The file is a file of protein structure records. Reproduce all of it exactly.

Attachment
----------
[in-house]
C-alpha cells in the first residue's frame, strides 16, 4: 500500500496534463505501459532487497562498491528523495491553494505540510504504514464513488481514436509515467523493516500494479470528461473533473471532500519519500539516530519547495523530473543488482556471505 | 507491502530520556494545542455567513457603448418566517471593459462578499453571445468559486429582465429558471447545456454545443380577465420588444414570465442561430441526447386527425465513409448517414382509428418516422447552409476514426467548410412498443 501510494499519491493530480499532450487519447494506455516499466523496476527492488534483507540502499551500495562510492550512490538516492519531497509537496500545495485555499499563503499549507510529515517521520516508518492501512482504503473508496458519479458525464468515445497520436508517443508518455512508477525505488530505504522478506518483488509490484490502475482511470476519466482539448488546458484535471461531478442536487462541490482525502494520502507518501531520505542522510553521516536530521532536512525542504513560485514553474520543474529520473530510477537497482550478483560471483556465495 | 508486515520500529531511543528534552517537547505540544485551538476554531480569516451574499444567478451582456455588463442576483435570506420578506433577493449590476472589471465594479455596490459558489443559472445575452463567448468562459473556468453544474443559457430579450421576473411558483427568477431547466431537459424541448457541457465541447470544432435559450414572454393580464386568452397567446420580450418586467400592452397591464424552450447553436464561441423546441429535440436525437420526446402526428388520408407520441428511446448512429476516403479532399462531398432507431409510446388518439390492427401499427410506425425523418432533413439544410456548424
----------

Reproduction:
[in-house]
C-alpha cells in the first residue's frame, strides 16, 4: 500500500496534463505501459532487497562498491528523495491553494505540510504504514464513488481514436509515467523493516500494479470528461473533473471532500519519500539516530519547495523530473543488482556471505 | 507491502530520556494545542455567513457603448418566517471593459462578499453571445468559486429582465429558471447545456454545443380577465420588444414570465442561430441526447386527425465513409448517414382509428418516422447552409476514426467548410412498443 501510494499519491493530480499532450487519447494506455516499466523496476527492488534483507540502499551500495562510492550512490538516492519531497509537496500545495485555499499563503499549507510529515517521520516508518492501512482504503473508496458519479458525464468515445497520436508517443508518455512508477525505488530505504522478506518483488509490484490502475482511470476519466482539448488546458484535471461531478442536487462541490482525502494520502507518501531520505542522510553521516536530521532536512525542504513560485514553474520543474529520473530510477537497482550478483560471483556465495 | 508486515520500529531511543528534552517537547505540544485551538476554531480569516451574499444567478451582456455588463442576483435570506420578506433577493449590476472589471465594479455596490459558489443559472445575452463567448468562459473556468453544474443559457430579450421576473411558483427568477431547466431537459424541448457541457465541447470544432435559450414572454393580464386568452397567446420580450418586467400592452397591464424552450447553436464561441423546441429535440436525437420526446402526428388520408407520441428511446448512429476516403479532399462531398432507431409510446388518439390492427401499427410506425425523418432533413439544410456548424